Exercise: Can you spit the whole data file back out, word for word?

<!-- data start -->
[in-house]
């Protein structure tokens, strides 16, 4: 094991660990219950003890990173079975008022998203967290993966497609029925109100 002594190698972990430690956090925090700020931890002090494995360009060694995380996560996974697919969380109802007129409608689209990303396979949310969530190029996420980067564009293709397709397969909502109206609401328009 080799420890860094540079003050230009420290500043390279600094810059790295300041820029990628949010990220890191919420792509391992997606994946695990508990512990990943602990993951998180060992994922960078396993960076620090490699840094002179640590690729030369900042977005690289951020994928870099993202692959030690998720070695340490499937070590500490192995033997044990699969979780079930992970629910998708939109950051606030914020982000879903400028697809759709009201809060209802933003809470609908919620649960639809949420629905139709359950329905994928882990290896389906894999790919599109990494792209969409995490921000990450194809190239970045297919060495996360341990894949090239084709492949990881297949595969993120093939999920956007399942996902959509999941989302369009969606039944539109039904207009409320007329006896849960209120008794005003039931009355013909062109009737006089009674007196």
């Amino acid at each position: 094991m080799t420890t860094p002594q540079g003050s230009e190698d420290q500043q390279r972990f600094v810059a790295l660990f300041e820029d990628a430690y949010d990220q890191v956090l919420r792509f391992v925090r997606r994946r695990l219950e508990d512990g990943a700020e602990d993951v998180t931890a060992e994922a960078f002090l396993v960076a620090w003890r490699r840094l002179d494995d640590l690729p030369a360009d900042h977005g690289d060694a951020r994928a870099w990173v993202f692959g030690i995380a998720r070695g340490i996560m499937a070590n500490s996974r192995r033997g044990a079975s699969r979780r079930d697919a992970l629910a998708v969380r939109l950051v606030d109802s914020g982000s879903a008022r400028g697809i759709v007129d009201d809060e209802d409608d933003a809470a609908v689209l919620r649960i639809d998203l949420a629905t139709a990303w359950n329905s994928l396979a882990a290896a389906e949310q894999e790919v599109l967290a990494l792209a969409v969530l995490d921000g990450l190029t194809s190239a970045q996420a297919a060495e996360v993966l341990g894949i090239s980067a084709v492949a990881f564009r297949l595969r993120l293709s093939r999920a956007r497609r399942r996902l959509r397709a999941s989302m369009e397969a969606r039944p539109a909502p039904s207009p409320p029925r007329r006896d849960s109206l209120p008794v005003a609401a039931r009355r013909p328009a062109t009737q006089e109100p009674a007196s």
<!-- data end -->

[in-house]
């Protein structure tokens, strides 16, 4: 094991660990219950003890990173079975008022998203967290993966497609029925109100 002594190698972990430690956090925090700020931890002090494995360009060694995380996560996974697919969380109802007129409608689209990303396979949310969530190029996420980067564009293709397709397969909502109206609401328009 080799420890860094540079003050230009420290500043390279600094810059790295300041820029990628949010990220890191919420792509391992997606994946695990508990512990990943602990993951998180060992994922960078396993960076620090490699840094002179640590690729030369900042977005690289951020994928870099993202692959030690998720070695340490499937070590500490192995033997044990699969979780079930992970629910998708939109950051606030914020982000879903400028697809759709009201809060209802933003809470609908919620649960639809949420629905139709359950329905994928882990290896389906894999790919599109990494792209969409995490921000990450194809190239970045297919060495996360341990894949090239084709492949990881297949595969993120093939999920956007399942996902959509999941989302369009969606039944539109039904207009409320007329006896849960209120008794005003039931009355013909062109009737006089009674007196």
């Amino acid at each position: 094991m080799t420890t860094p002594q540079g003050s230009e190698d420290q500043q390279r972990f600094v810059a790295l660990f300041e820029d990628a430690y949010d990220q890191v956090l919420r792509f391992v925090r997606r994946r695990l219950e508990d512990g990943a700020e602990d993951v998180t931890a060992e994922a960078f002090l396993v960076a620090w003890r490699r840094l002179d494995d640590l690729p030369a360009d900042h977005g690289d060694a951020r994928a870099w990173v993202f692959g030690i995380a998720r070695g340490i996560m499937a070590n500490s996974r192995r033997g044990a079975s699969r979780r079930d697919a992970l629910a998708v969380r939109l950051v606030d109802s914020g982000s879903a008022r400028g697809i759709v007129d009201d809060e209802d409608d933003a809470a609908v689209l919620r649960i639809d998203l949420a629905t139709a990303w359950n329905s994928l396979a882990a290896a389906e949310q894999e790919v599109l967290a990494l792209a969409v969530l995490d921000g990450l190029t194809s190239a970045q996420a297919a060495e996360v993966l341990g894949i090239s980067a084709v492949a990881f564009r297949l595969r993120l293709s093939r999920a956007r497609r399942r996902l959509r397709a999941s989302m369009e397969a969606r039944p539109a909502p039904s207009p409320p029925r007329r006896d849960s109206l209120p008794v005003a609401a039931r009355r013909p328009a062109t009737q006089e109100p009674a007196s």